10 Quick Ways To Spot A Fake Cuban Cigar

10 Quick Ways To Spot A Fake Cuban Cigar
A counterfeit box of Cohiba Behike, left, looks similar to the real thing, right, but there are several telltale signs that can help Cuban cigar buyers confirm the authenticity of their next purchase.

It’s one of the most common questions we receive here at Cigar Aficionado: “Is this Cuban cigar fake or real?” With a rich counterfeit market hawking fake Cubans throughout the Caribbean and other tourist destinations, it’s easy for any cigar enthusiast to get duped into buying a bogus Cuban. 

But it doesn’t have to be this way. If you know what to look for before buying a Cuban cigar, it’s a good bet you will avoid getting scammed. You don’t even need to study and memorize tomes of information (though that helps) to be able to spot a fake Cuban cigar.

Instead, check out our primer below for some simple, straightforward tips on what to look for to avoid imitation Cuban cigars.

 
Note the pristine three-seam cap on this Bolivar Royal Corona.
Note the pristine three-seam cap on this Bolivar Royal Corona.
 

Play the Head Game

Straight-sided Cuban cigars (i.e. parejos) are finished with mounted heads, also known as three-seam caps. Rounded or sloppy heads are a quick way to spot a cigar rolled elsewhere. A mounted head is no guarantee of a real Cuban cigar, as other producers make cigars this way as well, but the lack of one guarantees a fake.

 
Each cigar in this box of H. Upmann Robusto Añejado is identical in size and wrapper shade.
Each cigar in this box of H. Upmann Robusto Añejado is identical in size and wrapper shade.
 

Symmetry

A proper box of real Cubans will have a certain amount of symmetry. The cigars will be the same size (or very, very close), the colors will be similar cigar to cigar and the bands will be aligned from one cigar to the next. Fakes are often made with substandard quality control.

 
From left: the Habanos label, the stamp on the bottom of the box and the Cuba guarantee seal.
From left: the Habanos label, the stamp on the bottom of the box and the Cuba guarantee seal.
 

Study The Packaging

Proper packaging doesn’t guarantee a genuine Cuban cigar, but bad packaging is a quick and easy way to spot a fake. Look for the Habanos label in the top-right corner of the box, the Cuba guarantee seal (complete with hologram and box code) on the left and stamps on the bottom. At Cigar Aficionado, we’ve seen lazy counterfeiters sell boxes with labels in the box, not attached to the packaging. The bands themselves are often telling, as fake bands often lack embossing, proper color and the right details found on the original article.

 
Know Your Prices
 

Know Your Prices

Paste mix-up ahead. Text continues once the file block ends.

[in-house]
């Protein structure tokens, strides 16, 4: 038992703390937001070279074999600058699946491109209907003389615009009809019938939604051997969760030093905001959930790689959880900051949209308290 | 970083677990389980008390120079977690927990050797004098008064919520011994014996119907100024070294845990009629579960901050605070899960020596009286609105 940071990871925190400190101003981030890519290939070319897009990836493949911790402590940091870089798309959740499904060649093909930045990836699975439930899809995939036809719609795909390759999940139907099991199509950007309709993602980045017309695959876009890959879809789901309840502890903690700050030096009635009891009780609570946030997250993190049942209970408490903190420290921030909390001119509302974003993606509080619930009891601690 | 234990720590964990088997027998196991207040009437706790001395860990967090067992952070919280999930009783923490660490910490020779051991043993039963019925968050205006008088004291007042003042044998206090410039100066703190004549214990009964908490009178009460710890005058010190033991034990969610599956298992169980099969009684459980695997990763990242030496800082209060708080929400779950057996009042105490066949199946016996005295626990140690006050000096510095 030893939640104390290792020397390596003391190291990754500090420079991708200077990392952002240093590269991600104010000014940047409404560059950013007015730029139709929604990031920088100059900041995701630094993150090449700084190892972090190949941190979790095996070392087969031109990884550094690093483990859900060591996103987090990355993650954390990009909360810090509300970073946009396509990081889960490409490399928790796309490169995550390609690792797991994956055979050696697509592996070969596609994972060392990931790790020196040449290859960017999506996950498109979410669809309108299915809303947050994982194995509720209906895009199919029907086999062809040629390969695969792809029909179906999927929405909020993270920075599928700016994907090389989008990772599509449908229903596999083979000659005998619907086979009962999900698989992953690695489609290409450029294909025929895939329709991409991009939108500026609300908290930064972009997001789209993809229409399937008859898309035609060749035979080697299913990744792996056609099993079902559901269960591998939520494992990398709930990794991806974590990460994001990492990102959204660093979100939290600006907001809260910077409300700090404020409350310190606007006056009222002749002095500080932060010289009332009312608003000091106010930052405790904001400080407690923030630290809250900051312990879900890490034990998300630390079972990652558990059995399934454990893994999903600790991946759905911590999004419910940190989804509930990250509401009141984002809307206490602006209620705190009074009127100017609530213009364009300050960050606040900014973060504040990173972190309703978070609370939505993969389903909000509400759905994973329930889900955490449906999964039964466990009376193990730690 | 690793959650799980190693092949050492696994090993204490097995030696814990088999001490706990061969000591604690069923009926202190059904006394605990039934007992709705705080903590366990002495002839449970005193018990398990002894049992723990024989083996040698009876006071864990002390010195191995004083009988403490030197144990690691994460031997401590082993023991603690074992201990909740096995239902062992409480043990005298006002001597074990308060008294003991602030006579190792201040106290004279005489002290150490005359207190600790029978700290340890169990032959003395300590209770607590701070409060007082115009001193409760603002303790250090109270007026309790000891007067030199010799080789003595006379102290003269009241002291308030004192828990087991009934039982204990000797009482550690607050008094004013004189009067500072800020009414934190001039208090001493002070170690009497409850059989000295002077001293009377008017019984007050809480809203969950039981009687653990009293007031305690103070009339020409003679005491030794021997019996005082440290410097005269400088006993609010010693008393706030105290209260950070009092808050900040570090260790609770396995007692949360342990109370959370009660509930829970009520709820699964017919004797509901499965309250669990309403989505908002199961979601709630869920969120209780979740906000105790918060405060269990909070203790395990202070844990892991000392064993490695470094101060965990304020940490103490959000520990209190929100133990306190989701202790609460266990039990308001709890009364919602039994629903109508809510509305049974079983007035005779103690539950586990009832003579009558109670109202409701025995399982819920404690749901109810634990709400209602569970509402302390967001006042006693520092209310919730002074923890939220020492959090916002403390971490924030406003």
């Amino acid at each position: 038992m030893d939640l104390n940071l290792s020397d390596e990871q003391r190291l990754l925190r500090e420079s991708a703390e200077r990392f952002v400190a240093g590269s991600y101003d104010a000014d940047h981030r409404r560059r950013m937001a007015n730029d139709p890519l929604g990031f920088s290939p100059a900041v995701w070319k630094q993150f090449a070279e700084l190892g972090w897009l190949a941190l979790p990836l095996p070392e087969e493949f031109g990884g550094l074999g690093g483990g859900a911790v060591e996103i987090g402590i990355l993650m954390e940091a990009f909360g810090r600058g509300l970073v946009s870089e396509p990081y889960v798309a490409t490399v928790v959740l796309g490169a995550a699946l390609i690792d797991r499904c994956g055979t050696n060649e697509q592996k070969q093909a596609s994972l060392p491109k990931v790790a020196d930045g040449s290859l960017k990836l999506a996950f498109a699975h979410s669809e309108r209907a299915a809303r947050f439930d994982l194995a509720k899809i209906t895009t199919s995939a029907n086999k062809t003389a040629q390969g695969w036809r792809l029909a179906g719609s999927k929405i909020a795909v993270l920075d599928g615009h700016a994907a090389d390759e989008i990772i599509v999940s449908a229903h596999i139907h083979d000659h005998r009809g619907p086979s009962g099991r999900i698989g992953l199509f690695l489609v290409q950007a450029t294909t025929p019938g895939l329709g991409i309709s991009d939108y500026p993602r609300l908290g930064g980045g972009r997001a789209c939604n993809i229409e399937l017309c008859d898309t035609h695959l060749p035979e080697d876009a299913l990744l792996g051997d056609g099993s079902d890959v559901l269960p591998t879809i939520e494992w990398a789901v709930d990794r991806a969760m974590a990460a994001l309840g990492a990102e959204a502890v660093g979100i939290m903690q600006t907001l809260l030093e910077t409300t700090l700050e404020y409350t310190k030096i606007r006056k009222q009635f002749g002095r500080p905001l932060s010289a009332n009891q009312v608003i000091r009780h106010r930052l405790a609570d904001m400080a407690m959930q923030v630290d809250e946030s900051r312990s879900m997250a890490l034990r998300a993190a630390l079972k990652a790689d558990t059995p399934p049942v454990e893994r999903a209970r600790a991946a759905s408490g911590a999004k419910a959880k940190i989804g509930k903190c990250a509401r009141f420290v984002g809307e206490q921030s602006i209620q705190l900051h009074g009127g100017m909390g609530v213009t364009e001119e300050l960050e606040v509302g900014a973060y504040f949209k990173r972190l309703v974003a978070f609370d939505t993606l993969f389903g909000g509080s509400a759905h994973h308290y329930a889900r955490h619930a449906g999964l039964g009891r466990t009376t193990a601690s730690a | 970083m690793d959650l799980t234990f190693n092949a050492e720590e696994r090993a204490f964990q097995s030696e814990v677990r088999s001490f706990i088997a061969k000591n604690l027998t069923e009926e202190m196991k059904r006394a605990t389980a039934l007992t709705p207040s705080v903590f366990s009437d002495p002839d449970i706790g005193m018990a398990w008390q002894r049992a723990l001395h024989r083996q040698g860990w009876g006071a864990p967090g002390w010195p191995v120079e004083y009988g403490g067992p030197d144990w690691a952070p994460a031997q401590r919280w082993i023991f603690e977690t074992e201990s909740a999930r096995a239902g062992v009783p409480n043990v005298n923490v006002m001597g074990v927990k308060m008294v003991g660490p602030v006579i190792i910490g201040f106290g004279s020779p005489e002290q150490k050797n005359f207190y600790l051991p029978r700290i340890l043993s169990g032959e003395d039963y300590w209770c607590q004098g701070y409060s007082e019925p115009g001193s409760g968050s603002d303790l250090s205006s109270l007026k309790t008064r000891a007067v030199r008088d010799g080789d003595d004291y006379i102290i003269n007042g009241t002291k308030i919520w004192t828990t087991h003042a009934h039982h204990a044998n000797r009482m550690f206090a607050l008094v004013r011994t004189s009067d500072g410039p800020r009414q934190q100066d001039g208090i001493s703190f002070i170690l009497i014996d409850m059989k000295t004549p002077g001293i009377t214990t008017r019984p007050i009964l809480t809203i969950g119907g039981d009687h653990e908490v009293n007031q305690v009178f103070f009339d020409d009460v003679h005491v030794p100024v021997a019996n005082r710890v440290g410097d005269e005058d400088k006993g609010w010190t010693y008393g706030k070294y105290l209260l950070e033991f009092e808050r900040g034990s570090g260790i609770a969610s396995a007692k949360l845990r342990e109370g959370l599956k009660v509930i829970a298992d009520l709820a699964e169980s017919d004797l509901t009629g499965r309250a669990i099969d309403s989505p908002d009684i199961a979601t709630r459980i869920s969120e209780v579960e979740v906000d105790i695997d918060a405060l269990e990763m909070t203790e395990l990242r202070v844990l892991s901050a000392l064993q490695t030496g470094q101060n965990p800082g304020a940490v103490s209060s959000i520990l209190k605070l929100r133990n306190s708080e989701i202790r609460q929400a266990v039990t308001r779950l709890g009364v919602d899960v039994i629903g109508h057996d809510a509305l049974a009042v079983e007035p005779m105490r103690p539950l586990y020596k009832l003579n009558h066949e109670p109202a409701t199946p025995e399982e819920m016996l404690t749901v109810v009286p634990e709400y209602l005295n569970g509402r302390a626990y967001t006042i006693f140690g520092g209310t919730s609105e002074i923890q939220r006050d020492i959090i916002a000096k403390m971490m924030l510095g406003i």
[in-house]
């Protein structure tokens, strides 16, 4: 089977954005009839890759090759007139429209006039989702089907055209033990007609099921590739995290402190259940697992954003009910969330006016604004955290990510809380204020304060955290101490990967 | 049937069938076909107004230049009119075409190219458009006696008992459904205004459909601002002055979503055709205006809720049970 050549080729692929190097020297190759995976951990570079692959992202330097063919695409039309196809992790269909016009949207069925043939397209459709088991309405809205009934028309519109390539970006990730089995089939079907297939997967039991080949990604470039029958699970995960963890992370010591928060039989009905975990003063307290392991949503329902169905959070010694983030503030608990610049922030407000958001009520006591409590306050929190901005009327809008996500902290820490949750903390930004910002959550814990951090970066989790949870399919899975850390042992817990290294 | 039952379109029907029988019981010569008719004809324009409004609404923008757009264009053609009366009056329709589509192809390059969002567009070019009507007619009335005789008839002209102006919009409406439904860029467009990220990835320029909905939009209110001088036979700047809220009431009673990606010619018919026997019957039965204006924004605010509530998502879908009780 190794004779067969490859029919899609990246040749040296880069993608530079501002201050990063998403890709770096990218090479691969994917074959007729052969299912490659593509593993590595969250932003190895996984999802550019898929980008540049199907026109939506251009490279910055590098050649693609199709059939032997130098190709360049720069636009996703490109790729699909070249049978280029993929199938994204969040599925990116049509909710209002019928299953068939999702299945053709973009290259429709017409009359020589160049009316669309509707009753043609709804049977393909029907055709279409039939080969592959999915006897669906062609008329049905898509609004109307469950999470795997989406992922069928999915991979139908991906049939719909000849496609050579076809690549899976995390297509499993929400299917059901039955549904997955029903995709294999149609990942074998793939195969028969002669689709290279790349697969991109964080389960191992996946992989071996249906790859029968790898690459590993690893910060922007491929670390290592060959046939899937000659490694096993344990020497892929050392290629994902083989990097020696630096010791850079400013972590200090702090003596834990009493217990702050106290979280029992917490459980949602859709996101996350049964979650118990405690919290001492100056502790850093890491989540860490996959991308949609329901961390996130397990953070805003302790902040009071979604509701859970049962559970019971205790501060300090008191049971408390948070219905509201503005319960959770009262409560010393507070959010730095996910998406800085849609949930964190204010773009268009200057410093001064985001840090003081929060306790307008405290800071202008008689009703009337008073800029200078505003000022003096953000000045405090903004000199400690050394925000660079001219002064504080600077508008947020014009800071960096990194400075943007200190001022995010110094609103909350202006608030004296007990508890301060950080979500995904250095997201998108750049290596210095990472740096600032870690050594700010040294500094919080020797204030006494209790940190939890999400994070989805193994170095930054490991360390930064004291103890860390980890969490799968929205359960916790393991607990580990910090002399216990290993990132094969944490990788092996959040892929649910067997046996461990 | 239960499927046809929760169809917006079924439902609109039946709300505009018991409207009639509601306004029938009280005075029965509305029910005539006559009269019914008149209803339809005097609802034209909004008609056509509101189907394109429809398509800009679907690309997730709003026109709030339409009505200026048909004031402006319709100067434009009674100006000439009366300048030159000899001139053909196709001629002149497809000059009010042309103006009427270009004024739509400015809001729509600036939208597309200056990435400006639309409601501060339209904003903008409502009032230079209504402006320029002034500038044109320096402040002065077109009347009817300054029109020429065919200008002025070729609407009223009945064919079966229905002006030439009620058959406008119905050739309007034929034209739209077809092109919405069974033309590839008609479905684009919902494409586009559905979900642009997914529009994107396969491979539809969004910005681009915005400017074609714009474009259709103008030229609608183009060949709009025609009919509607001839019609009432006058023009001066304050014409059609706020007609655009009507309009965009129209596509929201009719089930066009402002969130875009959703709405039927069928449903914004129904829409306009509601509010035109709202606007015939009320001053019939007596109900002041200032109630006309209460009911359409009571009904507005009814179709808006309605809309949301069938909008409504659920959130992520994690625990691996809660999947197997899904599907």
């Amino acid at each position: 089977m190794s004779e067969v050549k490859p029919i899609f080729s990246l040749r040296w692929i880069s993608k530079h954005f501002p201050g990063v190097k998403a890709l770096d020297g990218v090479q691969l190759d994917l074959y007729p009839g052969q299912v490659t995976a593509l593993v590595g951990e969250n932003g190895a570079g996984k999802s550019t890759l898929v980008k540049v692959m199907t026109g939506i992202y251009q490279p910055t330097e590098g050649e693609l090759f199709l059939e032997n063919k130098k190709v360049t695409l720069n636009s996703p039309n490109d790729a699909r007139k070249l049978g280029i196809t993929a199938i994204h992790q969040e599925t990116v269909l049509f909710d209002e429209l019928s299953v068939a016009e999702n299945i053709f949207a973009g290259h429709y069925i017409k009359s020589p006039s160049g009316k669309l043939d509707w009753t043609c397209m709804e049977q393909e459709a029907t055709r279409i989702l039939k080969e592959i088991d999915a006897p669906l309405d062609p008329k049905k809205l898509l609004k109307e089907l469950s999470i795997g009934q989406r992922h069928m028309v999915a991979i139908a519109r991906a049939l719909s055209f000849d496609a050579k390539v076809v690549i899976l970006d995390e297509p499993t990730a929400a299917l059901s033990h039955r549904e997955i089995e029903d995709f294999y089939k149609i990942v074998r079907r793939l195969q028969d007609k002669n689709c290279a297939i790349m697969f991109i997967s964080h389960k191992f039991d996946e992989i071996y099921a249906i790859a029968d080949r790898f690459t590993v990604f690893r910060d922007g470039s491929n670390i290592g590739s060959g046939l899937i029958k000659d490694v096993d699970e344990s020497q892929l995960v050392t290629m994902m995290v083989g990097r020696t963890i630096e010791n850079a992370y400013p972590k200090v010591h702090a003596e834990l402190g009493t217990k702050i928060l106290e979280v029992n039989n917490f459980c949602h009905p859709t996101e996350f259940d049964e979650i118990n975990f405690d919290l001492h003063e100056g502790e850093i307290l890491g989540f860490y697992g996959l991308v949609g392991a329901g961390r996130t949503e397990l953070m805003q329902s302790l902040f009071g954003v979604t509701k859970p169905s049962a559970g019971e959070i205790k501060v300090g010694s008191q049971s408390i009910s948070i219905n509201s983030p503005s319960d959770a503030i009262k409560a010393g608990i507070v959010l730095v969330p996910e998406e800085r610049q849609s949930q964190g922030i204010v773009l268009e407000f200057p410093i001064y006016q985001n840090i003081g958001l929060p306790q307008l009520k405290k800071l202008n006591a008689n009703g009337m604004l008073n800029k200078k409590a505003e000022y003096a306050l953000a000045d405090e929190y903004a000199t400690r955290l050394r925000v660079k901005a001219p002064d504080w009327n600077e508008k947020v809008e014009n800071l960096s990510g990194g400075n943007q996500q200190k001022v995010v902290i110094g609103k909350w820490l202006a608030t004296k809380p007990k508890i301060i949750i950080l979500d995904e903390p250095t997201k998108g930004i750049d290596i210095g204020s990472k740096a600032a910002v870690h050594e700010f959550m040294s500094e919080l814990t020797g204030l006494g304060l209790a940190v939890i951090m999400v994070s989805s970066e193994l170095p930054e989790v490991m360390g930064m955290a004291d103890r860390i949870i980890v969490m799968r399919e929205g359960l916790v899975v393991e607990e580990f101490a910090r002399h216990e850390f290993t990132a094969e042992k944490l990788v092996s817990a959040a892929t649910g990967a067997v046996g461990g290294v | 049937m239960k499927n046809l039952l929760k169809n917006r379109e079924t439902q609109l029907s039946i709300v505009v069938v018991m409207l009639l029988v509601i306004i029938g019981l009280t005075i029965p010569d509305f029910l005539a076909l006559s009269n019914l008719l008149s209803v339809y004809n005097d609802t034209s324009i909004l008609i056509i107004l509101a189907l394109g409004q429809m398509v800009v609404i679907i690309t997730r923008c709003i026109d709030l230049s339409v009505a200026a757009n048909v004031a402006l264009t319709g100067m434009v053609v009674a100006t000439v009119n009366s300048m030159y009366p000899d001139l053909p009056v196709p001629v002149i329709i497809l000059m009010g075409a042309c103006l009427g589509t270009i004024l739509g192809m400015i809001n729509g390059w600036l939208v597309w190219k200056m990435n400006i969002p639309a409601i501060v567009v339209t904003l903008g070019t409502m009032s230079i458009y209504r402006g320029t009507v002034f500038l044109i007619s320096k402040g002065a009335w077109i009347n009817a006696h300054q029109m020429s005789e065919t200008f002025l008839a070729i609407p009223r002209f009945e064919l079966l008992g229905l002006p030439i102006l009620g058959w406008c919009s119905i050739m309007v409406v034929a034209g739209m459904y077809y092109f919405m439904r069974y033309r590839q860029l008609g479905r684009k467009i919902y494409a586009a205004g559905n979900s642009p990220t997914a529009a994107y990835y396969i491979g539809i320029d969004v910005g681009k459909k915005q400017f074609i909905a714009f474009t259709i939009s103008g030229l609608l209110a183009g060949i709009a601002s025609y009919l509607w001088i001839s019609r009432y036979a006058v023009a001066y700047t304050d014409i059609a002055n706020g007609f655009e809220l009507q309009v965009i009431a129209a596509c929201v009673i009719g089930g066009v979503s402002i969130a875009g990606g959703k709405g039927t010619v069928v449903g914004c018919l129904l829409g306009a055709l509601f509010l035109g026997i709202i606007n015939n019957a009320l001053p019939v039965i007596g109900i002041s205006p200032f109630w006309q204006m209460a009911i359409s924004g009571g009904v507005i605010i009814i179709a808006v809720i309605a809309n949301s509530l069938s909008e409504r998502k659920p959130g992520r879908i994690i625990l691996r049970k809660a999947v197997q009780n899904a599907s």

Fake cigars are often sold for unrealistically low prices, and a savvy cigar aficionado should know to beware when a cigar is too great a bargain. In Cuba, which is a good baseline because it has the lowest Cuban cigar prices on the planet, Montecristo No. 2s cost 8.50 CUCs (about $9.68 when factoring in the 13 percent you lose trading U.S. dollars into CUCs). Genuine Cuban Cohiba Esplendidos, when you can find them, sell for about 23 CUC. Behikes cost even more, around 30 to 40 CUC each—when they are in stock. If a vendor offers you an Esplendido for 10 CUC, it’s not the real deal. That $100 Rolex is fake. So is the 10 CUC Cohiba.

 
Note how this Cuban Punch burns a distinct gray ash.
Note how this Cuban Punch burns a distinct gray ash.
 

Ashes Matter

A real Cuban cigar tends to burn with a gray ash, or one that takes on a salt-and-pepper look. Bright, white ashes are good signs of cigars made with non-Cuban tobacco.

 
A glass-top box of fake Cohibas.
A glass-top box of fake Cohibas.
 

Pass on Glass

Does the box of cigars you’re buying have a glass, Lucite or otherwise clear lid? It’s fake. Cuban cigars aren’t packaged in boxes with clear lids.

 
Authentic Edición Limitadas from 2017.
Authentic Edición Limitadas from 2017.
 

Be Leery of Limitadas

Edición Limitadas are heavily faked. Cuba releases three per year, and those releases are all documented on this website. If someone offers you a Cohiba Limitada from 2016 or 2015, for example, it’s a certain fake because Cohibas were not part of the Edición Limitada trio in those years. Know before you buy.

 
A fake barber pole Cohiba.
A fake barber pole Cohiba.
 

Beware the Barber Pole

Barber pole cigars—cigars made with two wrappers of different color, intertwined in a fashion similar to a barber pole—are intriguing to the eye, but they’re not part of Cuba’s cigar portfolio. We’ve seen several fake Cohibas made in this method. Pass. They are sure fakes.

 
The Hotel Habana Libre's Casa del Habano in Cuba.
The Hotel Habana Libre's Casa del Habano in Cuba.
 

Shop At Real Retailers

Buying cigars on the streets of Havana is a near-certain way to buy a fake. The same goes for that vendor on a Caribbean beach.

Don't get lured into anyone's apartment either. You'll only be walking into a large den of discount fakes. Many stogie hustlers will try to tell you that they have a relative working in the factory, sneaking cigars out the back door. It's the most common line used to deceive hapless tourists, and it often works. Don't take the bait and don't be tempted by the idea of a bargain. When it comes to Cuban cigars—especially Cohibas—there are no discounts.

If you want to get a real Cuban cigar it helps to buy from a genuine vendor, such as a Casa del Habano. (The Habanos website features a handy tool to search for Casa del Habanos around the world.)

 
Authentic 10-count boxes of Cohiba Behike.
Authentic 10-count boxes of Cohiba Behike.
 

Count on the Count

Some Cuban cigars come in various packages—others don’t. Cohiba Behike BHK cigars, one of the world’s rarest smokes—come in boxes of 10. We’ve seen fakes packed 25 to the box. If someone offers you a Behike, and it’s in anything other than a box of 10, it’s a fake cigar.